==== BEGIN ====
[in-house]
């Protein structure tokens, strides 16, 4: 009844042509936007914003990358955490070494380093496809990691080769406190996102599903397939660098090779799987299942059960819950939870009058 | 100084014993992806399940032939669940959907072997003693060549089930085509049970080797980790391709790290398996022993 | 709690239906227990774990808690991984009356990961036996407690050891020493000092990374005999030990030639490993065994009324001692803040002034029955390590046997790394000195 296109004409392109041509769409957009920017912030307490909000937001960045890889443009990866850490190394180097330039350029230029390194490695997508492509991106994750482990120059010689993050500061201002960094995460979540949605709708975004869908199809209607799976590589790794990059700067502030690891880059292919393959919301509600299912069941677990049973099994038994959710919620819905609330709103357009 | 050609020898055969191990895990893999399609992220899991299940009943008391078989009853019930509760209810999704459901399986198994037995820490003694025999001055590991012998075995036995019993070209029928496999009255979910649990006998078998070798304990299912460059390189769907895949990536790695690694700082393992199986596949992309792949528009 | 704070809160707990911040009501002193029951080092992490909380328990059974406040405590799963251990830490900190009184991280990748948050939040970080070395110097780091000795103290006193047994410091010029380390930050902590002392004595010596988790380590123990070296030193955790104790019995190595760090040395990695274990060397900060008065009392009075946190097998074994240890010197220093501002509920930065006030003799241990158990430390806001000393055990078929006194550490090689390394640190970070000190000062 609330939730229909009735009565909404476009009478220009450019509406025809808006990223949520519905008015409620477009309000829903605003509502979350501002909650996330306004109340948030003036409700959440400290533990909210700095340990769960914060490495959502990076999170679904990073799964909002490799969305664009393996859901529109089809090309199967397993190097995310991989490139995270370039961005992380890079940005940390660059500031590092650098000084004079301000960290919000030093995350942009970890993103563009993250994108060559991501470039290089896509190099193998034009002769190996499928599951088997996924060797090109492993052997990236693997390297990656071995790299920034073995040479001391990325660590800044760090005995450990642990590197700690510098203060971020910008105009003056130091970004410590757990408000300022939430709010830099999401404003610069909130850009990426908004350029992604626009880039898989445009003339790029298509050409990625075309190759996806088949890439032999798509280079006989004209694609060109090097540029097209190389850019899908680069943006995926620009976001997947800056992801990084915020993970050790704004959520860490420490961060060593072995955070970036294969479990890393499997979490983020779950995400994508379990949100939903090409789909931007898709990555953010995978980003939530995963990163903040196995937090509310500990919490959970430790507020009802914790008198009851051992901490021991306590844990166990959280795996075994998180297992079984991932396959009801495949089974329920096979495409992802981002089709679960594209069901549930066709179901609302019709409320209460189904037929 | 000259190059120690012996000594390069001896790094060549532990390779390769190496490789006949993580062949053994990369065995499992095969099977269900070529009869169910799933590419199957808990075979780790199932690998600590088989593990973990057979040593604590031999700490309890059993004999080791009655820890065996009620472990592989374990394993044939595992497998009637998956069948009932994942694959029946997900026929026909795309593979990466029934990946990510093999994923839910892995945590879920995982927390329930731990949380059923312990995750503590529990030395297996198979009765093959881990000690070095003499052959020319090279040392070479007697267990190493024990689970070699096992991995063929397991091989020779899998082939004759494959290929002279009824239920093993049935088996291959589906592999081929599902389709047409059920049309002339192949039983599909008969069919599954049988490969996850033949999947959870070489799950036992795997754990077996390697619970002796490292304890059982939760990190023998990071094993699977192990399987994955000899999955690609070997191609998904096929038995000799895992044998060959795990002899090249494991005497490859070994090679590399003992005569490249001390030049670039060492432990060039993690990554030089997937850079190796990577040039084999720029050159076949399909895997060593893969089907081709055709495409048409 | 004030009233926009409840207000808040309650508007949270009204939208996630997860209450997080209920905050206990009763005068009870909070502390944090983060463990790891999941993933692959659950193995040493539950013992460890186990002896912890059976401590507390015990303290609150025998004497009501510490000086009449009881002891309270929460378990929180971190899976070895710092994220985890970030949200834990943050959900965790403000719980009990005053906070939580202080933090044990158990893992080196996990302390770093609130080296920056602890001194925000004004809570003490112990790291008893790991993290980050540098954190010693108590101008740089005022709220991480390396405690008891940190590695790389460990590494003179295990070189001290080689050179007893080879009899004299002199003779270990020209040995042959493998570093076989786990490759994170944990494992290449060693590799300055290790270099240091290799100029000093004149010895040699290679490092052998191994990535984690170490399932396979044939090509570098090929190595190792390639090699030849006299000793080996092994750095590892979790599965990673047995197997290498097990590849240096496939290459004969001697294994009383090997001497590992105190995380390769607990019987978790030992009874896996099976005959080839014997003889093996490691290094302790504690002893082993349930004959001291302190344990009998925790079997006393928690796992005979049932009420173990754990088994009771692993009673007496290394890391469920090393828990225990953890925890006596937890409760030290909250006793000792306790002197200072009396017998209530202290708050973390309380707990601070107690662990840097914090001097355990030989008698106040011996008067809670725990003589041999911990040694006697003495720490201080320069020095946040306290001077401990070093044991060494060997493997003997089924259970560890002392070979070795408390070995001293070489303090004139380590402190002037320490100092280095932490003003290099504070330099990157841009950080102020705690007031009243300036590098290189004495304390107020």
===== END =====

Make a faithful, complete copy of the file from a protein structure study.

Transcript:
[in-house]
């Protein structure tokens, strides 16, 4: 009844042509936007914003990358955490070494380093496809990691080769406190996102599903397939660098090779799987299942059960819950939870009058 | 100084014993992806399940032939669940959907072997003693060549089930085509049970080797980790391709790290398996022993 | 709690239906227990774990808690991984009356990961036996407690050891020493000092990374005999030990030639490993065994009324001692803040002034029955390590046997790394000195 296109004409392109041509769409957009920017912030307490909000937001960045890889443009990866850490190394180097330039350029230029390194490695997508492509991106994750482990120059010689993050500061201002960094995460979540949605709708975004869908199809209607799976590589790794990059700067502030690891880059292919393959919301509600299912069941677990049973099994038994959710919620819905609330709103357009 | 050609020898055969191990895990893999399609992220899991299940009943008391078989009853019930509760209810999704459901399986198994037995820490003694025999001055590991012998075995036995019993070209029928496999009255979910649990006998078998070798304990299912460059390189769907895949990536790695690694700082393992199986596949992309792949528009 | 704070809160707990911040009501002193029951080092992490909380328990059974406040405590799963251990830490900190009184991280990748948050939040970080070395110097780091000795103290006193047994410091010029380390930050902590002392004595010596988790380590123990070296030193955790104790019995190595760090040395990695274990060397900060008065009392009075946190097998074994240890010197220093501002509920930065006030003799241990158990430390806001000393055990078929006194550490090689390394640190970070000190000062 609330939730229909009735009565909404476009009478220009450019509406025809808006990223949520519905008015409620477009309000829903605003509502979350501002909650996330306004109340948030003036409700959440400290533990909210700095340990769960914060490495959502990076999170679904990073799964909002490799969305664009393996859901529109089809090309199967397993190097995310991989490139995270370039961005992380890079940005940390660059500031590092650098000084004079301000960290919000030093995350942009970890993103563009993250994108060559991501470039290089896509190099193998034009002769190996499928599951088997996924060797090109492993052997990236693997390297990656071995790299920034073995040479001391990325660590800044760090005995450990642990590197700690510098203060971020910008105009003056130091970004410590757990408000300022939430709010830099999401404003610069909130850009990426908004350029992604626009880039898989445009003339790029298509050409990625075309190759996806088949890439032999798509280079006989004209694609060109090097540029097209190389850019899908680069943006995926620009976001997947800056992801990084915020993970050790704004959520860490420490961060060593072995955070970036294969479990890393499997979490983020779950995400994508379990949100939903090409789909931007898709990555953010995978980003939530995963990163903040196995937090509310500990919490959970430790507020009802914790008198009851051992901490021991306590844990166990959280795996075994998180297992079984991932396959009801495949089974329920096979495409992802981002089709679960594209069901549930066709179901609302019709409320209460189904037929 | 000259190059120690012996000594390069001896790094060549532990390779390769190496490789006949993580062949053994990369065995499992095969099977269900070529009869169910799933590419199957808990075979780790199932690998600590088989593990973990057979040593604590031999700490309890059993004999080791009655820890065996009620472990592989374990394993044939595992497998009637998956069948009932994942694959029946997900026929026909795309593979990466029934990946990510093999994923839910892995945590879920995982927390329930731990949380059923312990995750503590529990030395297996198979009765093959881990000690070095003499052959020319090279040392070479007697267990190493024990689970070699096992991995063929397991091989020779899998082939004759494959290929002279009824239920093993049935088996291959589906592999081929599902389709047409059920049309002339192949039983599909008969069919599954049988490969996850033949999947959870070489799950036992795997754990077996390697619970002796490292304890059982939760990190023998990071094993699977192990399987994955000899999955690609070997191609998904096929038995000799895992044998060959795990002899090249494991005497490859070994090679590399003992005569490249001390030049670039060492432990060039993690990554030089997937850079190796990577040039084999720029050159076949399909895997060593893969089907081709055709495409048409 | 004030009233926009409840207000808040309650508007949270009204939208996630997860209450997080209920905050206990009763005068009870909070502390944090983060463990790891999941993933692959659950193995040493539950013992460890186990002896912890059976401590507390015990303290609150025998004497009501510490000086009449009881002891309270929460378990929180971190899976070895710092994220985890970030949200834990943050959900965790403000719980009990005053906070939580202080933090044990158990893992080196996990302390770093609130080296920056602890001194925000004004809570003490112990790291008893790991993290980050540098954190010693108590101008740089005022709220991480390396405690008891940190590695790389460990590494003179295990070189001290080689050179007893080879009899004299002199003779270990020209040995042959493998570093076989786990490759994170944990494992290449060693590799300055290790270099240091290799100029000093004149010895040699290679490092052998191994990535984690170490399932396979044939090509570098090929190595190792390639090699030849006299000793080996092994750095590892979790599965990673047995197997290498097990590849240096496939290459004969001697294994009383090997001497590992105190995380390769607990019987978790030992009874896996099976005959080839014997003889093996490691290094302790504690002893082993349930004959001291302190344990009998925790079997006393928690796992005979049932009420173990754990088994009771692993009673007496290394890391469920090393828990225990953890925890006596937890409760030290909250006793000792306790002197200072009396017998209530202290708050973390309380707990601070107690662990840097914090001097355990030989008698106040011996008067809670725990003589041999911990040694006697003495720490201080320069020095946040306290001077401990070093044991060494060997493997003997089924259970560890002392070979070795408390070995001293070489303090004139380590402190002037320490100092280095932490003003290099504070330099990157841009950080102020705690007031009243300036590098290189004495304390107020």